I go downstairs where my girls have made me a special Mother’s Day confection. My nine-year-old has written, “Enjoy!” in hesitant cursive. I let the dog out and water the lawn before the girls and I settle in for mom/daughter time, which is code for dessert and reality tv. Sometimes it is Cupcake Wars or Cutthroat Kitchen. Tonight it is My Fair Wedding. We pick the episodes with the least amount of drama. We talk about dresses and colors and food. My six-year-old tells me she wants a ninja themed wedding. My nine-year-old tells her she’ll need David Tutera to pull that off.

Exactly 10 years ago today, I found out that my body held two souls: mine and my daughter’s. Over the last decade, there have been lots of tears and a little heartache, but there has also been immeasurable laughter, overwhelming joy and untold satisfaction. I’m telling you all this, not because I think I’m a super mom, I don’t because I’m not. I’m telling you this to give you hope.  I am just a mama who loves God, loves her family and does her best — life isn’t perfect, but it is good. This is my life and I love it!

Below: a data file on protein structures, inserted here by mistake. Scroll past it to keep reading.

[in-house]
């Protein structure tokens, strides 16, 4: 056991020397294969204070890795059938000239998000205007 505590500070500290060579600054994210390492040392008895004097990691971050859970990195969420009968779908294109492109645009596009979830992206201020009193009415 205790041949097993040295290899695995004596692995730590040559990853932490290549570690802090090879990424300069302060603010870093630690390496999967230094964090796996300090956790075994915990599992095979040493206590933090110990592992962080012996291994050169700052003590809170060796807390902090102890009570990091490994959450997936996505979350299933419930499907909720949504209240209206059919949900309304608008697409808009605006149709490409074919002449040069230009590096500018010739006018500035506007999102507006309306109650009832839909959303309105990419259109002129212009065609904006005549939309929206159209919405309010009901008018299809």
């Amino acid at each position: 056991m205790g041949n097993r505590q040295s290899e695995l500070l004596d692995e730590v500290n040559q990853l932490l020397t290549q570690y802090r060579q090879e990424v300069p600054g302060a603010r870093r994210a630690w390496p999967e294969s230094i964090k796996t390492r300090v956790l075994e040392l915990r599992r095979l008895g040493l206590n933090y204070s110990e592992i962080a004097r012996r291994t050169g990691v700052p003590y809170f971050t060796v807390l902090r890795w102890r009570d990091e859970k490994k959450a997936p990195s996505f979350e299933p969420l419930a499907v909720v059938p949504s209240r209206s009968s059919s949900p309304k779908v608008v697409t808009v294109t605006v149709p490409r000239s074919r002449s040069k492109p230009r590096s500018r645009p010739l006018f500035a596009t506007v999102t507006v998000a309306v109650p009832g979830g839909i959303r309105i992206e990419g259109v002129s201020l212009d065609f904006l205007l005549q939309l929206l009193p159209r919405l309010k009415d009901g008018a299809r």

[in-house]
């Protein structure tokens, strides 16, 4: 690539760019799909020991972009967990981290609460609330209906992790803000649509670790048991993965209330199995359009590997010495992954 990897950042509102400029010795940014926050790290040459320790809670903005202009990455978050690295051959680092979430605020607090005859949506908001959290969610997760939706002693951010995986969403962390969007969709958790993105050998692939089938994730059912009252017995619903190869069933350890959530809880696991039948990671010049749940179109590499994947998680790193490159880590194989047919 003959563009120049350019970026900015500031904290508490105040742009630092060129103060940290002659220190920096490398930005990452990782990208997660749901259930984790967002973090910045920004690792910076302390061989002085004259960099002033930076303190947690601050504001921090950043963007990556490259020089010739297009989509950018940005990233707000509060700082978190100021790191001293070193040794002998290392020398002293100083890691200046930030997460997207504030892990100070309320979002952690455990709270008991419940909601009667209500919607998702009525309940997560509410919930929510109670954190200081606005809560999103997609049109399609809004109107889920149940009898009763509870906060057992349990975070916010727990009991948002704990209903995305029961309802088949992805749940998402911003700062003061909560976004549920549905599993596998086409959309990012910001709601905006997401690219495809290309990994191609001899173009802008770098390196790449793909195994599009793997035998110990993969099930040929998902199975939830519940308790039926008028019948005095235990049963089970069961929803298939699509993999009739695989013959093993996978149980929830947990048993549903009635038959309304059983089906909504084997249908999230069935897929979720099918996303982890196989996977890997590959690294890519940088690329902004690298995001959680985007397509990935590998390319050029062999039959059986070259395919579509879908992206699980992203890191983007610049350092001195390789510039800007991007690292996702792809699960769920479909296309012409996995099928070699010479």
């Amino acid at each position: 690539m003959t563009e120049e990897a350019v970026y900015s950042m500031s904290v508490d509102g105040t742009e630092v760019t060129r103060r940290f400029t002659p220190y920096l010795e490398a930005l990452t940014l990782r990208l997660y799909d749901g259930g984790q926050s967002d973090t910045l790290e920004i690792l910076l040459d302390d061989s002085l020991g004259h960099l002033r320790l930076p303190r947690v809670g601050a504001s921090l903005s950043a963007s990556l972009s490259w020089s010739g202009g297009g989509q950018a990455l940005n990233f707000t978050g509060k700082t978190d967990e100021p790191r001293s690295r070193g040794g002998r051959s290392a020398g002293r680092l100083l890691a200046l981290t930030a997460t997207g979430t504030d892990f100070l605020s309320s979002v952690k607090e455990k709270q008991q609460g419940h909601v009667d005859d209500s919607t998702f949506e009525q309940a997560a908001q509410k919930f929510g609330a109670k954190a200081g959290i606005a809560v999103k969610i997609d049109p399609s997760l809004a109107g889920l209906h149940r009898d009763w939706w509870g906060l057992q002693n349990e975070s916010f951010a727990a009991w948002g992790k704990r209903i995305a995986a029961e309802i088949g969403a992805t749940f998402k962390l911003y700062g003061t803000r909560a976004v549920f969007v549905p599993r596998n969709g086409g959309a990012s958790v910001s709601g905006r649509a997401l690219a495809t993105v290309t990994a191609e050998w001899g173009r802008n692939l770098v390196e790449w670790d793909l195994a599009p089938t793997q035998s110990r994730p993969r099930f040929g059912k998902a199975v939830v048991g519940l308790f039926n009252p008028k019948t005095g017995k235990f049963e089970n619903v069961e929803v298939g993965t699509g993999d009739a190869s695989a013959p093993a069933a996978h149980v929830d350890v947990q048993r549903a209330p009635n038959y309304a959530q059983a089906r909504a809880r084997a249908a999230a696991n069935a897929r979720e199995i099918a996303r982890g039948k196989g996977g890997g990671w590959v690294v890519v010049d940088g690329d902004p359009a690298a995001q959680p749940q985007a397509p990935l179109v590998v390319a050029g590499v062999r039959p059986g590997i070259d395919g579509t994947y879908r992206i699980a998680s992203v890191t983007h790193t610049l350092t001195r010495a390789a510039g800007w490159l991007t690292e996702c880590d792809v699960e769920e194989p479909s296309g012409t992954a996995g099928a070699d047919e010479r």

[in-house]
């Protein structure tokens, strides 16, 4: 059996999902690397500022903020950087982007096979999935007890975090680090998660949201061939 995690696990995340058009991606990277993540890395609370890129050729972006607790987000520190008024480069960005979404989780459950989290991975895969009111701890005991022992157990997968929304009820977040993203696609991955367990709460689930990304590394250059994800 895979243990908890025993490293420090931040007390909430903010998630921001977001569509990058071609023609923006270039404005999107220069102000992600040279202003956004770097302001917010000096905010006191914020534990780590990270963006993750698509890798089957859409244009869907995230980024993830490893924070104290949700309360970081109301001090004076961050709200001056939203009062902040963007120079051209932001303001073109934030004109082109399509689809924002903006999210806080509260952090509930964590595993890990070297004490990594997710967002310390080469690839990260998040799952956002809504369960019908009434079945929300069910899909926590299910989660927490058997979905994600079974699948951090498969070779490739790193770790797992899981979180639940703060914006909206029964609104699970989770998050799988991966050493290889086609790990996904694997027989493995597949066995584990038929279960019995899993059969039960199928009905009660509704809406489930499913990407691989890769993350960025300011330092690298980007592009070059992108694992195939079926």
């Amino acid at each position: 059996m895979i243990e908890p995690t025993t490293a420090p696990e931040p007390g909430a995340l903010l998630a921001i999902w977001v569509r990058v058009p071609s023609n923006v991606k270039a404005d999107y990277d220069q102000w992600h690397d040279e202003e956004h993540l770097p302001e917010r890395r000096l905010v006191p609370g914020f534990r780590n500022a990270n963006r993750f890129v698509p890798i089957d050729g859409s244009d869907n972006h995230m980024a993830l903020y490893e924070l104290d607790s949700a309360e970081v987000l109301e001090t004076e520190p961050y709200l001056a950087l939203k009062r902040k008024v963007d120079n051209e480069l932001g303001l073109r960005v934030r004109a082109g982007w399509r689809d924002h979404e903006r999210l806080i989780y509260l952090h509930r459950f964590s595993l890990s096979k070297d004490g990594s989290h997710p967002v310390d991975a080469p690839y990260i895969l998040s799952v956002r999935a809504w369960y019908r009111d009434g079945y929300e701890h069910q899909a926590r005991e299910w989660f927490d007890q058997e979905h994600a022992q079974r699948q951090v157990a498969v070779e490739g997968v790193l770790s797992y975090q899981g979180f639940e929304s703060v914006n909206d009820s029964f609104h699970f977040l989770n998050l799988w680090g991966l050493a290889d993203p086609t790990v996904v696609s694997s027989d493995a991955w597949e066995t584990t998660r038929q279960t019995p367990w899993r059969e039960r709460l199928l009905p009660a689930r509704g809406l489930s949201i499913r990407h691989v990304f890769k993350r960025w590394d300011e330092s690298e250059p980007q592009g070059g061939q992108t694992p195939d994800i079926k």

Mama | Mere Breath

Good

It is such a gift to have a Dr who calls you personally to check in. Even more so that she is level-headed. She reminds me that it is normal to feel a bit numb after starting a medication because I felt everything too acutely. Doh! I feel like an idiot for not seeing the parallel myself: my struggle with mental illness is an unbalanced amount of feeling. Left un-medicated I feel everything too much. It’s like the volume is turned up to 11. Medication helps turn the volume down, restoring balance to my mind. It is very good. The new meds are also not causing me to gain weight like the last ones did. I’ll never be a skinny mini because I just love cheese too much and hate exercising for the sake of looking “good” — but my size 12 pants fit again. It feels nice. Mercy upon mercy, blessings stacked up like cord wood. God is kind and merciful to those who call upon Him.

Words